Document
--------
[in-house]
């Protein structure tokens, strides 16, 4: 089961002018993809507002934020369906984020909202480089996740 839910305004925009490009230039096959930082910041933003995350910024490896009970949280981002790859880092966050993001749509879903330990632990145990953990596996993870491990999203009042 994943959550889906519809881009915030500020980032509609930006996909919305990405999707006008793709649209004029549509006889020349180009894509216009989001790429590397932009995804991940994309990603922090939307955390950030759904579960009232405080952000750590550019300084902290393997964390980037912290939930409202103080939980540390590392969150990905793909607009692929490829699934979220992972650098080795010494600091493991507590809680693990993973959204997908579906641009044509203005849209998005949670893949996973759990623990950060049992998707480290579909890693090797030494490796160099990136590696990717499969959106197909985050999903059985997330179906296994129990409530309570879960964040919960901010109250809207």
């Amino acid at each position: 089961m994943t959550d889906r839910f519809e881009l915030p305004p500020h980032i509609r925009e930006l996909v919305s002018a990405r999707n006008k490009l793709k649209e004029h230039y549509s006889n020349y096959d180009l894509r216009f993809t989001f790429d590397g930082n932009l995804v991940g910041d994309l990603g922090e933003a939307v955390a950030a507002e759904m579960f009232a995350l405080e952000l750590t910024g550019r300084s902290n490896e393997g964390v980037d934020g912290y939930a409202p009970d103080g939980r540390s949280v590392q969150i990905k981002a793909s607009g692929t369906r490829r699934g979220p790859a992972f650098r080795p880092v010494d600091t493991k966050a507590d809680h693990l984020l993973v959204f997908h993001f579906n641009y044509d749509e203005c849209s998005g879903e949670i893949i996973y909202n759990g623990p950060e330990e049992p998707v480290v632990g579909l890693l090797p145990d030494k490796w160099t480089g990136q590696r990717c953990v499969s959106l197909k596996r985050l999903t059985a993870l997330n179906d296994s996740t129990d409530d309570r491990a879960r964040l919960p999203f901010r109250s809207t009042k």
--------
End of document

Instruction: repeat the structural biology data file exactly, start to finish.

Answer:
[in-house]
């Protein structure tokens, strides 16, 4: 089961002018993809507002934020369906984020909202480089996740 839910305004925009490009230039096959930082910041933003995350910024490896009970949280981002790859880092966050993001749509879903330990632990145990953990596996993870491990999203009042 994943959550889906519809881009915030500020980032509609930006996909919305990405999707006008793709649209004029549509006889020349180009894509216009989001790429590397932009995804991940994309990603922090939307955390950030759904579960009232405080952000750590550019300084902290393997964390980037912290939930409202103080939980540390590392969150990905793909607009692929490829699934979220992972650098080795010494600091493991507590809680693990993973959204997908579906641009044509203005849209998005949670893949996973759990623990950060049992998707480290579909890693090797030494490796160099990136590696990717499969959106197909985050999903059985997330179906296994129990409530309570879960964040919960901010109250809207």
């Amino acid at each position: 089961m994943t959550d889906r839910f519809e881009l915030p305004p500020h980032i509609r925009e930006l996909v919305s002018a990405r999707n006008k490009l793709k649209e004029h230039y549509s006889n020349y096959d180009l894509r216009f993809t989001f790429d590397g930082n932009l995804v991940g910041d994309l990603g922090e933003a939307v955390a950030a507002e759904m579960f009232a995350l405080e952000l750590t910024g550019r300084s902290n490896e393997g964390v980037d934020g912290y939930a409202p009970d103080g939980r540390s949280v590392q969150i990905k981002a793909s607009g692929t369906r490829r699934g979220p790859a992972f650098r080795p880092v010494d600091t493991k966050a507590d809680h693990l984020l993973v959204f997908h993001f579906n641009y044509d749509e203005c849209s998005g879903e949670i893949i996973y909202n759990g623990p950060e330990e049992p998707v480290v632990g579909l890693l090797p145990d030494k490796w160099t480089g990136q590696r990717c953990v499969s959106l197909k596996r985050l999903t059985a993870l997330n179906d296994s996740t129990d409530d309570r491990a879960r964040l919960p999203f901010r109250s809207t009042k």